05-27-2016, 08:49 PM - 5 Likes   #26
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My first piece of advice would be... Don't believe everything/anything you read on the internet regarding film...
05-28-2016, 09:55 AM - 1 Like   #27
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QuoteOriginally posted by Ray-uk Quote
I think 2 important points are:

1. Forget the high ISO values that you use in digital and go for the lowest ISO film that you can find, unless of course you want gritty, grainy atmospheric shots.
Of course this can mean a whole new learning curve managing lighting and camera shake.
No doubt everyone has a personal opinion of film grain based on many factors affected by conditions, exposure and certainly personal taste so it is best to experience it yourself. The good thing is you can choose to process it accordingly.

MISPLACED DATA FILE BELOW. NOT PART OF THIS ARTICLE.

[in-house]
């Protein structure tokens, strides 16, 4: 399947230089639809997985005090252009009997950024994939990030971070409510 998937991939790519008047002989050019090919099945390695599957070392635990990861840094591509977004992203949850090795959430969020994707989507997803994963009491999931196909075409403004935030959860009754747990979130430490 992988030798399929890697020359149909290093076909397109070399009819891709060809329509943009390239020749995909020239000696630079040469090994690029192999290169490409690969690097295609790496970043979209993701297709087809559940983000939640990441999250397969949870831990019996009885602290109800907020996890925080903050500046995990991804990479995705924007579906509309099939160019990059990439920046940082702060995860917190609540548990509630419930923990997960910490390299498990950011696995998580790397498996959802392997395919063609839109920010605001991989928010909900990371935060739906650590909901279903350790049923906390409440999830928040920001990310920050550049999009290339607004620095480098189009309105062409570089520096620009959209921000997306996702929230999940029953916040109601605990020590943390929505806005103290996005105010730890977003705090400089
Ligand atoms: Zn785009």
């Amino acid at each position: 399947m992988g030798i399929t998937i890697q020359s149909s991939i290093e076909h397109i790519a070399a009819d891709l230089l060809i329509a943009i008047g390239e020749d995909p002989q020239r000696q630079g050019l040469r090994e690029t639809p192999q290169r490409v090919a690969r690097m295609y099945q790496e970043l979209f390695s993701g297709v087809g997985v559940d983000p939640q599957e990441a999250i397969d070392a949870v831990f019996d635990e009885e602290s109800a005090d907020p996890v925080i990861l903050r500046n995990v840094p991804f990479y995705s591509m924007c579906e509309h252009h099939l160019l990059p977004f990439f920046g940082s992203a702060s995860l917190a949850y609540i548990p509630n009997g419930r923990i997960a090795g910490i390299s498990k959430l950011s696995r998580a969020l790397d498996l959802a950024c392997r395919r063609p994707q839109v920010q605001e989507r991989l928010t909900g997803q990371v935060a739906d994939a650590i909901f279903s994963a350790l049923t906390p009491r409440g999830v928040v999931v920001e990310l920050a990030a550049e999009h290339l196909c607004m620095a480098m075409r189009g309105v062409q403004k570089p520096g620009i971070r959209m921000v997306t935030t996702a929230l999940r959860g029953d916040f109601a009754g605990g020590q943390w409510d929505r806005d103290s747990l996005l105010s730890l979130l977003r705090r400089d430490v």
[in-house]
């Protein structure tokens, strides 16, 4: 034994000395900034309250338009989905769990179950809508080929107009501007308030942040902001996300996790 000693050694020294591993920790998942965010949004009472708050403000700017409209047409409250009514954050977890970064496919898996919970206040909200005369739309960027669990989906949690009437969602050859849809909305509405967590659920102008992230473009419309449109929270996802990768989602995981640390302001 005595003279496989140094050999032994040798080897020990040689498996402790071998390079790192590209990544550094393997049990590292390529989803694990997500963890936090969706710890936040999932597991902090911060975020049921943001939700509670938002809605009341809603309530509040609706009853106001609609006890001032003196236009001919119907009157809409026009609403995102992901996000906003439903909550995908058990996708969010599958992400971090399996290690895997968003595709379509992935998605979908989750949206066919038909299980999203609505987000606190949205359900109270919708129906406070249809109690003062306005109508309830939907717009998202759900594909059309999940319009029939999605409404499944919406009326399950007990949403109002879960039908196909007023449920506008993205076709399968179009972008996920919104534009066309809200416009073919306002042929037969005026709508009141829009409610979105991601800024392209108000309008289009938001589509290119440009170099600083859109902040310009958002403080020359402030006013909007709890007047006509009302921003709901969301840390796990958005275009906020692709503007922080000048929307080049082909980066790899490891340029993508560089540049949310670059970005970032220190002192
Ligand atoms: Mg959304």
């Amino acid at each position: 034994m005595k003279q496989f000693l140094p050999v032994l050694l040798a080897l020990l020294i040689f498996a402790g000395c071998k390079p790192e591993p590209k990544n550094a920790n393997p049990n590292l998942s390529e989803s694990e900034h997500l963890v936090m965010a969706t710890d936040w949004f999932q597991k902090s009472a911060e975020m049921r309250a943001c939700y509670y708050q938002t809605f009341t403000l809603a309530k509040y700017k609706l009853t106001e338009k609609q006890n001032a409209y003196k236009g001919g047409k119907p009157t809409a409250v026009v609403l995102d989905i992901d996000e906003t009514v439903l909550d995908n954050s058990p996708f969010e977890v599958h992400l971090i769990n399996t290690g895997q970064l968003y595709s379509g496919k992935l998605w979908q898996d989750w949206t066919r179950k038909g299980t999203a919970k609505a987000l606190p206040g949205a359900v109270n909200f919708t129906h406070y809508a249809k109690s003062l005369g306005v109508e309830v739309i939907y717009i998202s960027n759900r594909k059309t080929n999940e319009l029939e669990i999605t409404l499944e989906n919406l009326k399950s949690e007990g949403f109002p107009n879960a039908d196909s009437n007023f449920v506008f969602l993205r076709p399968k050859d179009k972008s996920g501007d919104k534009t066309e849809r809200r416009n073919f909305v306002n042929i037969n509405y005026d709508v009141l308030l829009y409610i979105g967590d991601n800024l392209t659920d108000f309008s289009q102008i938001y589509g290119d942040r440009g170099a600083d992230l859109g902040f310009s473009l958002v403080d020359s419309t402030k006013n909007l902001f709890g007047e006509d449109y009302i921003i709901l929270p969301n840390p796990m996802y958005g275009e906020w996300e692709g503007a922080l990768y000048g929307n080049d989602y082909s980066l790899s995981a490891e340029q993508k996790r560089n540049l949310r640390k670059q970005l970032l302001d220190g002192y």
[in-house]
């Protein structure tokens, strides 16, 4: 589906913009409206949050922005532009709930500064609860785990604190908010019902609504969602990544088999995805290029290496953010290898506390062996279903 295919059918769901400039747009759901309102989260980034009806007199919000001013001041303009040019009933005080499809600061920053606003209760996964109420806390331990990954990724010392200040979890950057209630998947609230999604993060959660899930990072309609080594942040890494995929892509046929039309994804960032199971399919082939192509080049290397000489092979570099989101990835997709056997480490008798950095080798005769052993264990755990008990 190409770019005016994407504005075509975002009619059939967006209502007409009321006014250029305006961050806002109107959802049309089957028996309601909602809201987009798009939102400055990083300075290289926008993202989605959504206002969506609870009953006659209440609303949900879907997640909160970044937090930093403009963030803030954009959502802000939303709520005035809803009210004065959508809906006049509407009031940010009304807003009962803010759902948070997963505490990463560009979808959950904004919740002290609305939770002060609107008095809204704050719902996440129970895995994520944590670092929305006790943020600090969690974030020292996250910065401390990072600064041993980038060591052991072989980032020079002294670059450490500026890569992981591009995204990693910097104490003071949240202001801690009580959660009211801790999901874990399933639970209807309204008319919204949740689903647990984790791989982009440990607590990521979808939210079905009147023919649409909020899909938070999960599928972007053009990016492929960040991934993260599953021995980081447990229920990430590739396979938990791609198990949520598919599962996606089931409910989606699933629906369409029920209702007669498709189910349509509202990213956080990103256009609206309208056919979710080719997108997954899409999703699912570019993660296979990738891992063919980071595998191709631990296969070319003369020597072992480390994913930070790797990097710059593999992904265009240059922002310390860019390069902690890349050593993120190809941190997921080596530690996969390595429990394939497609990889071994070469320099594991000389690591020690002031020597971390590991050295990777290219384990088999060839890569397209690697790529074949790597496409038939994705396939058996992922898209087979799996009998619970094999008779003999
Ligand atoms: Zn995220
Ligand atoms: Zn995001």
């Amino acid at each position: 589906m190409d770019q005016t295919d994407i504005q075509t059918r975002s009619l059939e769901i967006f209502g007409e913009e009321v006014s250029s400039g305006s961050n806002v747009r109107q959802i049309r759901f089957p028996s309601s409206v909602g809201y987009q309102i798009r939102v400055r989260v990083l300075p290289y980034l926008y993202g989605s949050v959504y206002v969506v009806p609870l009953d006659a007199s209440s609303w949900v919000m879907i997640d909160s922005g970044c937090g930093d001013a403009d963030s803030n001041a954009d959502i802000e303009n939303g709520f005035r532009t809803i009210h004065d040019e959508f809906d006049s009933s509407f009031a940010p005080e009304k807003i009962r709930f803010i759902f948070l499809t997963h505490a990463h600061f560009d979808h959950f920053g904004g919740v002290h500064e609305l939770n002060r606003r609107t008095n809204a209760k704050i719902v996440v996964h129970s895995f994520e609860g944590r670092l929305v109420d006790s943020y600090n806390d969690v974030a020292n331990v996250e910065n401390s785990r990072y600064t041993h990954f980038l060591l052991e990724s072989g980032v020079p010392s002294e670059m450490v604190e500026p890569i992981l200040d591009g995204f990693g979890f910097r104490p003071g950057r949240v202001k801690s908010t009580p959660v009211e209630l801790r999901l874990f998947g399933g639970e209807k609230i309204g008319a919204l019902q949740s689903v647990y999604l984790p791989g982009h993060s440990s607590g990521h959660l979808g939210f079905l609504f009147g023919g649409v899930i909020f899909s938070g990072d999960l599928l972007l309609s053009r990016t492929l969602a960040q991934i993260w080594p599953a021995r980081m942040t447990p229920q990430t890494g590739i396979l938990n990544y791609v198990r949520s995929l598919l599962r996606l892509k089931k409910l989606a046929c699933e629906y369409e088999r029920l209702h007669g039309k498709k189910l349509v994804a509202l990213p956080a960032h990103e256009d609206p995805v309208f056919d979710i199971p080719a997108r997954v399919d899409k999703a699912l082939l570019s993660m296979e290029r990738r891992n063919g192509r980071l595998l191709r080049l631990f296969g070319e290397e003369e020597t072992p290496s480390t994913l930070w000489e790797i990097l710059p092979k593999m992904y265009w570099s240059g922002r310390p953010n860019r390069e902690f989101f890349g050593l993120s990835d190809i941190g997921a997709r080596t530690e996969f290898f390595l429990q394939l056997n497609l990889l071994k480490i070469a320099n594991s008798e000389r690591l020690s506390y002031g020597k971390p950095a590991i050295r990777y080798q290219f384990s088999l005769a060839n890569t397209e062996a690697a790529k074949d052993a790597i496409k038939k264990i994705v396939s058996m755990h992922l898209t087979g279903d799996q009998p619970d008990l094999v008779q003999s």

Here are some full res examples of faster films that I have used - with and without grain management.


Larger version Fuji Natura 1600



Larger version Fuji Press 1600



Larger version Kodak P3200TMZ


---------- Post added 05-28-16 at 01:26 PM ----------

Of course on the other end of the grain spectrum are the fine films. Here are some full res examples.


Larger version Fuji RVP50



Larger version Kodak Ektar 100



Larger version Kodak TMAX 100



Larger version Lomography 100

Note that this is Lomography film so I am not sure how repeatable the results will be!
05-29-2016, 01:46 AM   #28
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It is a real experience watching a contact print appear in the glow of an orange safe light.

Ignore web photos they are all digitalised...
05-29-2016, 05:19 AM   #29
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QuoteOriginally posted by Xmas Quote
Ignore web photos they are all digitalised...
New reality. Deal with it.
05-30-2016, 02:39 AM - 2 Likes   #30
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QuoteOriginally posted by dsmithhfx Quote
New reality. Deal with it.
I can agree with that after I insert 'virtual'.